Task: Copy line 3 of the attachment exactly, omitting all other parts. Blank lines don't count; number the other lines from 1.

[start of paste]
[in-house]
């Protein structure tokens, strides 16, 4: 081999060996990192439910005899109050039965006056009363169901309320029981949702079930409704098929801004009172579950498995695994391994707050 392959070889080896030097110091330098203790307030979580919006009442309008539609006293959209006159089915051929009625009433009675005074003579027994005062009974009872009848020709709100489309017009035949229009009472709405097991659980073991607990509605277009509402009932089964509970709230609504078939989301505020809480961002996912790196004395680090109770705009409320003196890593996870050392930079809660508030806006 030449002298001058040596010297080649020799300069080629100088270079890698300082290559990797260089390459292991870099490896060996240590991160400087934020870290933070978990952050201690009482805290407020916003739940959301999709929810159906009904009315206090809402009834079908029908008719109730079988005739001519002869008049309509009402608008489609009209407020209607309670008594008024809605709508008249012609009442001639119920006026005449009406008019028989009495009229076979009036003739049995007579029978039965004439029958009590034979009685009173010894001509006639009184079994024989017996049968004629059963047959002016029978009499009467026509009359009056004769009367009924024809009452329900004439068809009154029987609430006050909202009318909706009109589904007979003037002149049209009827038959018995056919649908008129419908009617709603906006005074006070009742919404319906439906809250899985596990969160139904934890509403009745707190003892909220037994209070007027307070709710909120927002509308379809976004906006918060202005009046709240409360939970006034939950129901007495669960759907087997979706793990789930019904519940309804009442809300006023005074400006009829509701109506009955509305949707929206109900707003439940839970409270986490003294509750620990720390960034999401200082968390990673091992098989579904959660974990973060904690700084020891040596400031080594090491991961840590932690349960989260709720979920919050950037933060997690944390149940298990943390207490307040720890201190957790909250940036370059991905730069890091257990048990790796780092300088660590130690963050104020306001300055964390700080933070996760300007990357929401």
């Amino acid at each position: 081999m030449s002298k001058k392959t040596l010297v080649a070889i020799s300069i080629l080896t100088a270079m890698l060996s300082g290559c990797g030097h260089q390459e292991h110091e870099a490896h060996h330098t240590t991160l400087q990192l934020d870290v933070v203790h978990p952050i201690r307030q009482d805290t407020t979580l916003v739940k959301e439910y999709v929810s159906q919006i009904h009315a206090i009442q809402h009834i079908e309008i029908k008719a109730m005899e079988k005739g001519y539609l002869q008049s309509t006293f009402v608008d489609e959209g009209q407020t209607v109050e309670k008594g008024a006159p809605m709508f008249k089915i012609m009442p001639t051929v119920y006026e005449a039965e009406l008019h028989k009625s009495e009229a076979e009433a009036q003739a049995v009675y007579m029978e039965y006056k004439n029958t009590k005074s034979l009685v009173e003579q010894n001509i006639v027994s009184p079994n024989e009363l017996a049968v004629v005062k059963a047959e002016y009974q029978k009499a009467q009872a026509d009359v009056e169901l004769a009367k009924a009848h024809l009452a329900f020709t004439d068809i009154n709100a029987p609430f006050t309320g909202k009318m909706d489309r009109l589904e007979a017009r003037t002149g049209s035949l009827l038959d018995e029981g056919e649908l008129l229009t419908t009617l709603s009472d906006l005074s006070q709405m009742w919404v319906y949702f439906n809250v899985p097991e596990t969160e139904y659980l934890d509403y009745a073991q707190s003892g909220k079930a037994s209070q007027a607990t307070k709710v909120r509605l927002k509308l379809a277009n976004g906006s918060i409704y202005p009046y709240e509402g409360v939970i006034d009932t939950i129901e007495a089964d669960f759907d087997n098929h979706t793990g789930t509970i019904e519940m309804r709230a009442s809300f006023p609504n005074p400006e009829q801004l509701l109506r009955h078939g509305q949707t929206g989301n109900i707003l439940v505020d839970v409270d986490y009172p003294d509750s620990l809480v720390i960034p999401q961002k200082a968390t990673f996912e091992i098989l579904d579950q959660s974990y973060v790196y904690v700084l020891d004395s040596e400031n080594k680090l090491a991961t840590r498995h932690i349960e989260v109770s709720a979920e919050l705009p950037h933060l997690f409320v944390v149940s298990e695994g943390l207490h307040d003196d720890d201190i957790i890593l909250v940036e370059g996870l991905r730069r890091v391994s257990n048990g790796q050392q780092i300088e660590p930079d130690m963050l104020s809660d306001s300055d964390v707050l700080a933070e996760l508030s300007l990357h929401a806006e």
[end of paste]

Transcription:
């Amino acid at each position: 081999m030449s002298k001058k392959t040596l010297v080649a070889i020799s300069i080629l080896t100088a270079m890698l060996s300082g290559c990797g030097h260089q390459e292991h110091e870099a490896h060996h330098t240590t991160l400087q990192l934020d870290v933070v203790h978990p952050i201690r307030q009482d805290t407020t979580l916003v739940k959301e439910y999709v929810s159906q919006i009904h009315a206090i009442q809402h009834i079908e309008i029908k008719a109730m005899e079988k005739g001519y539609l002869q008049s309509t006293f009402v608008d489609e959209g009209q407020t209607v109050e309670k008594g008024a006159p809605m709508f008249k089915i012609m009442p001639t051929v119920y006026e005449a039965e009406l008019h028989k009625s009495e009229a076979e009433a009036q003739a049995v009675y007579m029978e039965y006056k004439n029958t009590k005074s034979l009685v009173e003579q010894n001509i006639v027994s009184p079994n024989e009363l017996a049968v004629v005062k059963a047959e002016y009974q029978k009499a009467q009872a026509d009359v009056e169901l004769a009367k009924a009848h024809l009452a329900f020709t004439d068809i009154n709100a029987p609430f006050t309320g909202k009318m909706d489309r009109l589904e007979a017009r003037t002149g049209s035949l009827l038959d018995e029981g056919e649908l008129l229009t419908t009617l709603s009472d906006l005074s006070q709405m009742w919404v319906y949702f439906n809250v899985p097991e596990t969160e139904y659980l934890d509403y009745a073991q707190s003892g909220k079930a037994s209070q007027a607990t307070k709710v909120r509605l927002k509308l379809a277009n976004g906006s918060i409704y202005p009046y709240e509402g409360v939970i006034d009932t939950i129901e007495a089964d669960f759907d087997n098929h979706t793990g789930t509970i019904e519940m309804r709230a009442s809300f006023p609504n005074p400006e009829q801004l509701l109506r009955h078939g509305q949707t929206g989301n109900i707003l439940v505020d839970v409270d986490y009172p003294d509750s620990l809480v720390i960034p999401q961002k200082a968390t990673f996912e091992i098989l579904d579950q959660s974990y973060v790196y904690v700084l020891d004395s040596e400031n080594k680090l090491a991961t840590r498995h932690i349960e989260v109770s709720a979920e919050l705009p950037h933060l997690f409320v944390v149940s298990e695994g943390l207490h307040d003196d720890d201190i957790i890593l909250v940036e370059g996870l991905r730069r890091v391994s257990n048990g790796q050392q780092i300088e660590p930079d130690m963050l104020s809660d306001s300055d964390v707050l700080a933070e996760l508030s300007l990357h929401a806006e």